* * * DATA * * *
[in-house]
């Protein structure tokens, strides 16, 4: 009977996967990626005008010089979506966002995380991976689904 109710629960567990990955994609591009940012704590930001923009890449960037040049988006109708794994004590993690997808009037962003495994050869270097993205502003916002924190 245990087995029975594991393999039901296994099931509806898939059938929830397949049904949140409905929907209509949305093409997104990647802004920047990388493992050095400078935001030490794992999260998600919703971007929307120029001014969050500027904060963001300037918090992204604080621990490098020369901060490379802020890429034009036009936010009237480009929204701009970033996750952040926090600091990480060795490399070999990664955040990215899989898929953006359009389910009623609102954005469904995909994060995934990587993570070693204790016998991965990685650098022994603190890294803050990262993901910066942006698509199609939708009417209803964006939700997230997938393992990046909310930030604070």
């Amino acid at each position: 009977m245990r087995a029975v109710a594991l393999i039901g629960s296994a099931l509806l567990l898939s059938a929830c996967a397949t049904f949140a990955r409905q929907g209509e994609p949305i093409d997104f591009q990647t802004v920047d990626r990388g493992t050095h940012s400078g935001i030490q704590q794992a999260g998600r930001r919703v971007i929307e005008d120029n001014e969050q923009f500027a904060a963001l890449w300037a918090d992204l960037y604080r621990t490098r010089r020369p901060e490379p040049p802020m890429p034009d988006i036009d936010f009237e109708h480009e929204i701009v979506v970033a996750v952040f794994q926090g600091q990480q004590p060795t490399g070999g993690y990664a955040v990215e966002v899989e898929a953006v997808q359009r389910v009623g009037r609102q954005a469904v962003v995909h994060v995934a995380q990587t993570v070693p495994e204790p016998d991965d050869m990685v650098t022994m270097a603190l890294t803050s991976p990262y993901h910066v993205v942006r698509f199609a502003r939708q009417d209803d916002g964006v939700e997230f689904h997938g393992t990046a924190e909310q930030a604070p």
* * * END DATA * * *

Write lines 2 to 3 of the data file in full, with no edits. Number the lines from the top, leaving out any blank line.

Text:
């Protein structure tokens, strides 16, 4: 009977996967990626005008010089979506966002995380991976689904 109710629960567990990955994609591009940012704590930001923009890449960037040049988006109708794994004590993690997808009037962003495994050869270097993205502003916002924190 245990087995029975594991393999039901296994099931509806898939059938929830397949049904949140409905929907209509949305093409997104990647802004920047990388493992050095400078935001030490794992999260998600919703971007929307120029001014969050500027904060963001300037918090992204604080621990490098020369901060490379802020890429034009036009936010009237480009929204701009970033996750952040926090600091990480060795490399070999990664955040990215899989898929953006359009389910009623609102954005469904995909994060995934990587993570070693204790016998991965990685650098022994603190890294803050990262993901910066942006698509199609939708009417209803964006939700997230997938393992990046909310930030604070």
């Amino acid at each position: 009977m245990r087995a029975v109710a594991l393999i039901g629960s296994a099931l509806l567990l898939s059938a929830c996967a397949t049904f949140a990955r409905q929907g209509e994609p949305i093409d997104f591009q990647t802004v920047d990626r990388g493992t050095h940012s400078g935001i030490q704590q794992a999260g998600r930001r919703v971007i929307e005008d120029n001014e969050q923009f500027a904060a963001l890449w300037a918090d992204l960037y604080r621990t490098r010089r020369p901060e490379p040049p802020m890429p034009d988006i036009d936010f009237e109708h480009e929204i701009v979506v970033a996750v952040f794994q926090g600091q990480q004590p060795t490399g070999g993690y990664a955040v990215e966002v899989e898929a953006v997808q359009r389910v009623g009037r609102q954005a469904v962003v995909h994060v995934a995380q990587t993570v070693p495994e204790p016998d991965d050869m990685v650098t022994m270097a603190l890294t803050s991976p990262y993901h910066v993205v942006r698509f199609a502003r939708q009417d209803d916002g964006v939700e997230f689904h997938g393992t990046a924190e909310q930030a604070p």